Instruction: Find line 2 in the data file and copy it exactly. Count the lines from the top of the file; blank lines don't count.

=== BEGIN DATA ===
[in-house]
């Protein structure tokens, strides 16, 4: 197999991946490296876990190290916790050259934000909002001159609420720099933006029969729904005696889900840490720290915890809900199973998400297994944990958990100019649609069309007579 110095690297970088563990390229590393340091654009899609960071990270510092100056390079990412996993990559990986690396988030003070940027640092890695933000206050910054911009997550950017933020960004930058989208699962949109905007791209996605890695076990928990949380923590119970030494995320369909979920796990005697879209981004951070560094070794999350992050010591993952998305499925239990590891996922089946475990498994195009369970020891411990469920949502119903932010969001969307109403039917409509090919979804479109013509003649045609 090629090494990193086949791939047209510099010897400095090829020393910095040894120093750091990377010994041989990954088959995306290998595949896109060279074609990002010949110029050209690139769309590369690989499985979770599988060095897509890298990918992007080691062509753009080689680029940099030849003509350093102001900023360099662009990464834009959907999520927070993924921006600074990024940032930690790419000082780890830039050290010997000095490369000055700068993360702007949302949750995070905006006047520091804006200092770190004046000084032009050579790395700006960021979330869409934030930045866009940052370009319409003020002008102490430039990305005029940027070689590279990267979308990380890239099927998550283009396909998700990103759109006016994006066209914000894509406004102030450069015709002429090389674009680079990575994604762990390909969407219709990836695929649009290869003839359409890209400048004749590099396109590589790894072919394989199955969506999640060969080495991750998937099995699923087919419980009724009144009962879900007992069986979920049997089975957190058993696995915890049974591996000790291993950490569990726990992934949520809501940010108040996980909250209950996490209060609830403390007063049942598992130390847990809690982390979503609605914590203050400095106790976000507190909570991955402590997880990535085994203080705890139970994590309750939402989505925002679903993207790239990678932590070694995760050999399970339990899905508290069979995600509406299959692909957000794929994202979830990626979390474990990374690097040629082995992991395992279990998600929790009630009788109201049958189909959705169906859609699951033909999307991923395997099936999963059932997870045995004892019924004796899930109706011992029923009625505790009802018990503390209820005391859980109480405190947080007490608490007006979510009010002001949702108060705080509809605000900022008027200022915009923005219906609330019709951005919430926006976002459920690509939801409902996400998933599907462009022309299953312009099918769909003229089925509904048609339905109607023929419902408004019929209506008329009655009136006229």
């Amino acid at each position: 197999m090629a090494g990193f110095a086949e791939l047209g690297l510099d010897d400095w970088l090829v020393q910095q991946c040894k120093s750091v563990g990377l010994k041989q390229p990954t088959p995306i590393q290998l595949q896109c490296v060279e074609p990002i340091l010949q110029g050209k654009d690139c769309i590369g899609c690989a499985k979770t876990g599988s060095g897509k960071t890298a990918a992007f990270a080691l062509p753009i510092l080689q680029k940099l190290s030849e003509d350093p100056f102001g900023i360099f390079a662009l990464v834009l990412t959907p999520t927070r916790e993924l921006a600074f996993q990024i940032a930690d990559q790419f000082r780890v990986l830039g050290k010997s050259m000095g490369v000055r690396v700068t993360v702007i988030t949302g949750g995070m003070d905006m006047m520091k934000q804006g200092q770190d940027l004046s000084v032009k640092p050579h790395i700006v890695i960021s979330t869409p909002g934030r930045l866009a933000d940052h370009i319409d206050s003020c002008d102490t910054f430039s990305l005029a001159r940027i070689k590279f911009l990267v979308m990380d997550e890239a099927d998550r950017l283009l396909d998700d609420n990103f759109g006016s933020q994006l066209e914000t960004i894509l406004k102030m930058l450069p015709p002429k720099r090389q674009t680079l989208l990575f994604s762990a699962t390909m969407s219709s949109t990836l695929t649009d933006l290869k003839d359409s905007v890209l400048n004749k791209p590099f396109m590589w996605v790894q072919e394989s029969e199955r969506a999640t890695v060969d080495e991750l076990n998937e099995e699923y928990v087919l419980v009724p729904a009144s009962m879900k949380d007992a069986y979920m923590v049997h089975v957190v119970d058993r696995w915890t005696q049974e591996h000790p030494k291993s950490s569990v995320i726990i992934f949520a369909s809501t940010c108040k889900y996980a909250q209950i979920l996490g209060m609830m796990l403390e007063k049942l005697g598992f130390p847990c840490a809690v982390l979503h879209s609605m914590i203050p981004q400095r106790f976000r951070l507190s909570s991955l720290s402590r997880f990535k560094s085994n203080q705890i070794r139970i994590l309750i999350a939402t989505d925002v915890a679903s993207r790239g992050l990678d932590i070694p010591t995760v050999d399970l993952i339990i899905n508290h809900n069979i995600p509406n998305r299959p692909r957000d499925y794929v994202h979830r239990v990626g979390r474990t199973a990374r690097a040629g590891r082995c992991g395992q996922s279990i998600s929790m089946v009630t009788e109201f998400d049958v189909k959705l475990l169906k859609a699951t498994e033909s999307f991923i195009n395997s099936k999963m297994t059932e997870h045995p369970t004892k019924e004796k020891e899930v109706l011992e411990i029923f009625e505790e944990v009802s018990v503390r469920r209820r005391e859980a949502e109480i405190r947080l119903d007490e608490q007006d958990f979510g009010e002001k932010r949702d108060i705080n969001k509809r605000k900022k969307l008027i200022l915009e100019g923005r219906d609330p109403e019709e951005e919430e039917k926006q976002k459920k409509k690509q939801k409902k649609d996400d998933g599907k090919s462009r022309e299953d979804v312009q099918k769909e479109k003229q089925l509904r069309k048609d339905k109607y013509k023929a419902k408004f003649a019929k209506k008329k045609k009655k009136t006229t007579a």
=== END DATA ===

């Protein structure tokens, strides 16, 4: 197999991946490296876990190290916790050259934000909002001159609420720099933006029969729904005696889900840490720290915890809900199973998400297994944990958990100019649609069309007579 110095690297970088563990390229590393340091654009899609960071990270510092100056390079990412996993990559990986690396988030003070940027640092890695933000206050910054911009997550950017933020960004930058989208699962949109905007791209996605890695076990928990949380923590119970030494995320369909979920796990005697879209981004951070560094070794999350992050010591993952998305499925239990590891996922089946475990498994195009369970020891411990469920949502119903932010969001969307109403039917409509090919979804479109013509003649045609 090629090494990193086949791939047209510099010897400095090829020393910095040894120093750091990377010994041989990954088959995306290998595949896109060279074609990002010949110029050209690139769309590369690989499985979770599988060095897509890298990918992007080691062509753009080689680029940099030849003509350093102001900023360099662009990464834009959907999520927070993924921006600074990024940032930690790419000082780890830039050290010997000095490369000055700068993360702007949302949750995070905006006047520091804006200092770190004046000084032009050579790395700006960021979330869409934030930045866009940052370009319409003020002008102490430039990305005029940027070689590279990267979308990380890239099927998550283009396909998700990103759109006016994006066209914000894509406004102030450069015709002429090389674009680079990575994604762990390909969407219709990836695929649009290869003839359409890209400048004749590099396109590589790894072919394989199955969506999640060969080495991750998937099995699923087919419980009724009144009962879900007992069986979920049997089975957190058993696995915890049974591996000790291993950490569990726990992934949520809501940010108040996980909250209950996490209060609830403390007063049942598992130390847990809690982390979503609605914590203050400095106790976000507190909570991955402590997880990535085994203080705890139970994590309750939402989505925002679903993207790239990678932590070694995760050999399970339990899905508290069979995600509406299959692909957000794929994202979830990626979390474990990374690097040629082995992991395992279990998600929790009630009788109201049958189909959705169906859609699951033909999307991923395997099936999963059932997870045995004892019924004796899930109706011992029923009625505790009802018990503390209820005391859980109480405190947080007490608490007006979510009010002001949702108060705080509809605000900022008027200022915009923005219906609330019709951005919430926006976002459920690509939801409902996400998933599907462009022309299953312009099918769909003229089925509904048609339905109607023929419902408004019929209506008329009655009136006229």